Tough balancing act in the offing in the last budget of UPA-II
With tax scholar Parthsarathi Shome joining finance ministry as advisor to finance minister P Chidambaram, the core team for crucial Budget 2013-14, which is set to play a defining role in the fiscal and tax policy of the government, is complete.
His inclusion will play a balancing role between the old (2012-13 Budget) and the new thought process in the finance ministry, especially on the controversial tax issues such as application of retrospective amendments and General Ant-avoidance Rules (GAAR).
Raghuram Rajan, who has joined in place of Kaushik Basu, as chief economic advisor (CEA) has the responsibility of suggesting innovative ways to the finance minister in juxtaposing fiscal requirements and political needs of a government presenting the last budget before going to next Lok Sabha elections, which is due in 2014.
Expenditure and Finance Secretary R S Gujral, though, in-charge of the spending side this time, will certainly share his experiences and also the crux of the deliberations on tax policies during the budget-making process last year.
Similary, revenue secretary Sumit Bose, who has exchanged portfolio with Gujral, will present the tax aspects this year, and his inputs from the discussions on the expenditure side of the budget 2012-13, will help in learning from the mistakes of the past.
Economic affairs secretary Arvind Mayaram, who has also worked with Chidambaram in his earlier stint as finance minister, has the critical job of pushing policy measures to boost infrastructure and foreign direct investment.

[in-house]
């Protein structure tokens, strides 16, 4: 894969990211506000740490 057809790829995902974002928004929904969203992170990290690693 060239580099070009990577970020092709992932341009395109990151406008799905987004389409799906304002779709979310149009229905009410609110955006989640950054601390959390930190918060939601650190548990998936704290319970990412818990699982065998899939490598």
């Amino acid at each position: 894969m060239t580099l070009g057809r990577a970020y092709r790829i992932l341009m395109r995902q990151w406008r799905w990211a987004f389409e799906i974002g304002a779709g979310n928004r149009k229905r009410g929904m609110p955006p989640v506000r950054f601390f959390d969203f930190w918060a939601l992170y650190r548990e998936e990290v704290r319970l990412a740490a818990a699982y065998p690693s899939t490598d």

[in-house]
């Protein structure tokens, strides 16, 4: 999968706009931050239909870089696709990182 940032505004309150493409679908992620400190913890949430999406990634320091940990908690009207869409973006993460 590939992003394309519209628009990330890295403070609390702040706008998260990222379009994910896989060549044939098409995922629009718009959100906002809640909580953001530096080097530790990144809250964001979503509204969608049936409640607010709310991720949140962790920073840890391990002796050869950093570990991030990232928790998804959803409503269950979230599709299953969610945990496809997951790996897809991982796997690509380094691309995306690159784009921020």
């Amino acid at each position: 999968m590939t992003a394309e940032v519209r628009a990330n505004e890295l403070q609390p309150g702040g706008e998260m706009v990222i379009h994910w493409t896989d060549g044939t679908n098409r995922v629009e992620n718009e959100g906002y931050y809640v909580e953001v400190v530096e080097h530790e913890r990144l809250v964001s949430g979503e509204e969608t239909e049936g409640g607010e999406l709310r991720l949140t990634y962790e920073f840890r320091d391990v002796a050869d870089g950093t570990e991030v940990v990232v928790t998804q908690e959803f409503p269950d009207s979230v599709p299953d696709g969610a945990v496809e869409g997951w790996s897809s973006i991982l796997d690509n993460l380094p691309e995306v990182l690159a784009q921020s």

Department of financial services secretary D K Mittal, who is also holding the additional charge of disinvestment at present, is the only secretary holding the same charge this year also.
The message from the prime minister’s office (PMO) to the budget team is loud and clear – 2013-14 budget should be a tight pragmatic budget which should address the fiscal concerns and keep adequate resources for the flagship schemes.
Shome’s presence means that on the tax side, treatment of indirect transfers and GAAR, would be as desired by Prime Minister Manmohan Singh, who had set up the committee under him to give suggestions on the two issues.
The fiscal tightening would depend on the roadmap fixed by Chidambaram for shifting to the Aadhaar-based cash transfer system in case of subsidies.
It is expected that the budget would outline the government’s plan to extend the ambit of January 1 launch of the direct cash transfer mode beginning with mostly pension and scholarships to the subsidies payment.
The initial results of cash transfers in the 51 districts planned will be a deciding factor for this exercise.
The government is set to bring LPG and kerosene under the system to begin with, in the case of subsidies, and then to fertiliser and food.
Fertiliser and food, however, are tricky areas and it will not be surprising if the government avoids these segments for implementing cash transfers till the next Lok Sabha polls.
Another significant step to watch in this year’s budget would be measures to garner additional revenue, especially through the income tax window. Those who can pay more are certainly on the radar of the finance minister.
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Jaitley, however, cautioned things may go from bad to worse if the country gave a fractured mandate in the ensuing general elections